Fever Season signing
Author Jeanette Keith, a professor of history at Bloomsburg University in Pennsylvania, will talk about the Memphis yellow-fever epidemic and sign her book "Fever Season" at The Booksellers at Laurelwood at 1 p.m. Saturday.
Booksellers is located at 387 Perkins Ext. For information, call 901-683-9801
With its unflinching descriptions of black vomit, fly-covered corpses and a city lost in unutterable despair, the latest chronicle of the 1878 yellow-fever epidemic in Memphis can leave a reader feeling a little ill, as well.
To be sure, "Fever Season," by Jeanette Keith, is no easy read. But it's a highly rewarding and essential telling of a story that captivated late-19th century America and did much to reshape Memphis history.
In her solidly researched, unsentimental narrative, Keith drops the reader into the hell that was Memphis 134 summers ago, when the yellow-fever virus moved inexorably up the Mississippi River, leapfrogging the feckless and oft-debated quarantine measures, and began killing residents at rates that reached 200 per day.
Even the least scientific-minded of readers will recognize the tragicomic ignorance of an era that blamed the epidemic on "miasma," or bad air, and poor sanitation rather than the cause that now seems so obvious: virus-laden mosquitoes. At the very time they were taking note of the unusually robust population of insects hovering around their cisterns (which made for perfect mosquito-spawning grounds), Memphians of the day turned to solutions that included gunpowder explosions to clear the air, and dousing streets in carbolic acid.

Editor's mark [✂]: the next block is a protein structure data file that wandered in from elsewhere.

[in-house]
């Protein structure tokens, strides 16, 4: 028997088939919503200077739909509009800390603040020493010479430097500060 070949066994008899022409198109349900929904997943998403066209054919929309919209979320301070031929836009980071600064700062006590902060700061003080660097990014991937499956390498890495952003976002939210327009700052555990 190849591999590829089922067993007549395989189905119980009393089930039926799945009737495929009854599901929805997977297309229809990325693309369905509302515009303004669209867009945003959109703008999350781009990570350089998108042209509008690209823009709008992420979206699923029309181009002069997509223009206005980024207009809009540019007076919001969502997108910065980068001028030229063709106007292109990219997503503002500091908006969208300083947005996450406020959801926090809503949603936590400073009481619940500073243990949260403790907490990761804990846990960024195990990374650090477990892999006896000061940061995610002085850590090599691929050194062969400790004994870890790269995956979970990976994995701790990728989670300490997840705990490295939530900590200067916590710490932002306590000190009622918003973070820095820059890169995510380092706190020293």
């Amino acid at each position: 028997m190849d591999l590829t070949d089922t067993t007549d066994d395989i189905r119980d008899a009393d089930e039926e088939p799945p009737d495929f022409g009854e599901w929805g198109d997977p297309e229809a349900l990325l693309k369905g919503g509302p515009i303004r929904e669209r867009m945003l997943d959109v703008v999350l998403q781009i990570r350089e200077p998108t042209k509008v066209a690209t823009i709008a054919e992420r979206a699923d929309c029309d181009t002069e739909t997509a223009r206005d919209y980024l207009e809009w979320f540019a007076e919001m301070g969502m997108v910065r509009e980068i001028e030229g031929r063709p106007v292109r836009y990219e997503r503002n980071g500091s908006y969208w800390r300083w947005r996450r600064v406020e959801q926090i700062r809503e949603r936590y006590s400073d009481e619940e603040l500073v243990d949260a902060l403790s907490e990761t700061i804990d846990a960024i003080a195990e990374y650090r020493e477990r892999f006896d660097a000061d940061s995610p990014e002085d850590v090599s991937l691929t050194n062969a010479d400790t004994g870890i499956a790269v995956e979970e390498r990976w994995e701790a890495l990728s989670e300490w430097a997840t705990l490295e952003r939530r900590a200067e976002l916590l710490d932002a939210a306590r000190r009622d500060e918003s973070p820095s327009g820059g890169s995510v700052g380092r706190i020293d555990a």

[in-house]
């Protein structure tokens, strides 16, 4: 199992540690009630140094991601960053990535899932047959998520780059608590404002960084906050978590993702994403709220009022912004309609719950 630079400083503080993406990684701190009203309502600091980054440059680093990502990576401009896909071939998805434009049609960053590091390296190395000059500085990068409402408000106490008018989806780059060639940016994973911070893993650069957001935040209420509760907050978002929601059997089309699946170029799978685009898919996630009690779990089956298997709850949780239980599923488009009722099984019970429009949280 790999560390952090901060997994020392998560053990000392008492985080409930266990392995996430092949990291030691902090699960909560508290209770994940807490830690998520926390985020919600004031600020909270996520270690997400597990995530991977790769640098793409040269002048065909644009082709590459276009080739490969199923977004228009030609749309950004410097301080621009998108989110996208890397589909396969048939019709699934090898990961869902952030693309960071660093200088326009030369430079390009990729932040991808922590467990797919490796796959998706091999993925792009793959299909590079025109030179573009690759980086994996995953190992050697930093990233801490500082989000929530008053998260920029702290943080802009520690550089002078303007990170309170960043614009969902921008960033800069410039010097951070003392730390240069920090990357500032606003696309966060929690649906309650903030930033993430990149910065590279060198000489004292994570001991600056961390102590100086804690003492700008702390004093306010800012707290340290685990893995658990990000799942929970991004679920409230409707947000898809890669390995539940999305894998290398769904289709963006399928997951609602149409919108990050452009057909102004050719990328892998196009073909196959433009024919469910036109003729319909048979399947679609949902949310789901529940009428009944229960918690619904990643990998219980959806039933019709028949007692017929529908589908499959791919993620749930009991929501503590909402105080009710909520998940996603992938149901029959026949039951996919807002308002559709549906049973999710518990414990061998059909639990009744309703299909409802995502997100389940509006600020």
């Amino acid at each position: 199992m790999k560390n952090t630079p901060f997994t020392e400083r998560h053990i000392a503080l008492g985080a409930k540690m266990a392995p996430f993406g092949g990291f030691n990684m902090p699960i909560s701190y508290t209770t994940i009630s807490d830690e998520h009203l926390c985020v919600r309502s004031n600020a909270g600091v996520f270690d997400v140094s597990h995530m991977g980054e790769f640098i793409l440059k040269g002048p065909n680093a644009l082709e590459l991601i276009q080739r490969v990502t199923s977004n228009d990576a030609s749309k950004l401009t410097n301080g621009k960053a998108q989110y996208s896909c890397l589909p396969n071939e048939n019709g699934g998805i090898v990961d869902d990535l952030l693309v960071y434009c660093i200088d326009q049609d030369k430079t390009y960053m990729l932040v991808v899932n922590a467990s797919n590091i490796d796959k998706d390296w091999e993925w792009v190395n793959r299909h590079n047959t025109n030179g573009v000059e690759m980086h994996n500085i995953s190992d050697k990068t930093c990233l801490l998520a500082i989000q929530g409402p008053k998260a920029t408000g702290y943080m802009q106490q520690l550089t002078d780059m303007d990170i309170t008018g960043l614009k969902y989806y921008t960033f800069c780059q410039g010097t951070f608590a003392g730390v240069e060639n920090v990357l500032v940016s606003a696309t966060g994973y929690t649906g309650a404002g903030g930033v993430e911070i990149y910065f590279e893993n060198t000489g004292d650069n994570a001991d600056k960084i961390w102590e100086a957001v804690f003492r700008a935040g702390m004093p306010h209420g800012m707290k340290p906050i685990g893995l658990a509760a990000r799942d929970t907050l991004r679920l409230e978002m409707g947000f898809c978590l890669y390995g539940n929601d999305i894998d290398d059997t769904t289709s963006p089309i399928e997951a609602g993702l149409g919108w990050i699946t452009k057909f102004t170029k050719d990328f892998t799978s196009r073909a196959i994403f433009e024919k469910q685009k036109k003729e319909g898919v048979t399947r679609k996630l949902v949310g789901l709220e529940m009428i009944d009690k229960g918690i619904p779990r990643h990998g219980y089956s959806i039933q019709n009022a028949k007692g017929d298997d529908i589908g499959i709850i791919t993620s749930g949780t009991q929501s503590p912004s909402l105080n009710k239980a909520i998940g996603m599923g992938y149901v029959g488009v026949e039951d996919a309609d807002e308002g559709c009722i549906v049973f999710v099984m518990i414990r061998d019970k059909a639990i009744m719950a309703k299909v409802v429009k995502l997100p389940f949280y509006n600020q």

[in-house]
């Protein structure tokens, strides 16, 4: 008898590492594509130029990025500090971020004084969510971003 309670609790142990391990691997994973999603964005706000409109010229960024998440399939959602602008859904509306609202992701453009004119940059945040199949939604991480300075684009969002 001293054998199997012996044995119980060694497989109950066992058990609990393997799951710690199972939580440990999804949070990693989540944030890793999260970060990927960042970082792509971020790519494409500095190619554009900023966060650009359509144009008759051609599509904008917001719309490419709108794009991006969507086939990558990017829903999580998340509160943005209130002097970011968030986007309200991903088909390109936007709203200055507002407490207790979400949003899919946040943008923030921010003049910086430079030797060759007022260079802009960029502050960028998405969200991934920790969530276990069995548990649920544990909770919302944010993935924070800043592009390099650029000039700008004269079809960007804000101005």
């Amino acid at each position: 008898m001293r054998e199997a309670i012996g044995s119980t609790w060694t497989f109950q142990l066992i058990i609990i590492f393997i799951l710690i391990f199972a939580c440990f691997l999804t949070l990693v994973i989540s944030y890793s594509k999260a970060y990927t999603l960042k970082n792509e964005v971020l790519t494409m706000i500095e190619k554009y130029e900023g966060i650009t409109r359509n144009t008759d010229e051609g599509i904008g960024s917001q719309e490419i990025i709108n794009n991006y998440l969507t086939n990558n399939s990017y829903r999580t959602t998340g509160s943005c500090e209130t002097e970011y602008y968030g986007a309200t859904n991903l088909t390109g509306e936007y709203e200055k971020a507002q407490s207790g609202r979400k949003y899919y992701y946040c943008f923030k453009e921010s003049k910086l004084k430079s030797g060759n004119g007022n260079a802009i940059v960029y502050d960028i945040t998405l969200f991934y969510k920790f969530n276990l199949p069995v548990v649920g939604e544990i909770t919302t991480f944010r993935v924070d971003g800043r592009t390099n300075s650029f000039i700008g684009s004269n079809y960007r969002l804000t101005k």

If the subject seems unduly familiar, it's because Keith's book comes six years after the release of "The American Plague," a story of the epidemic by Memphian Molly Caldwell Crosby.
While not mentioning Crosby or her work, Keith early on draws clear distinctions between the two books. "American Plague" employed a similarly strong description of the epidemic, but it lost momentum at the midway point when it skipped ahead two decades and disjointedly changed locations to Cuba to chronicle the work of Walter Reed in solving the yellow-fever mystery.
Keith, on the other, warns the reader up front that there is no happy ending to the story she tells.
"This is a much darker narrative, serving as a reminder that centuries of heroism, courage, hard work, research and education may not suffice to build us a shelter against the indifferent assaults of the natural world," she writes in the introduction.
Good for her, because this story is so important and riveting that it needs no tidy, triumphant, Hollywood-style conclusion.
There are tales of courage, compassion and dedication aplenty — including the well known story of Episcopal Sisters Constance and Thecla, who died of the fever while caring for victims, along with lesser-known others. Their stories are presented alongside pathetic examples of cowardice and selfishness — the many prominent clergy members who abandoned their congregations as they fled to safety and comfort, and the husbands and fathers who left their wives and children to die, in some cases not even bothering to return for their burials.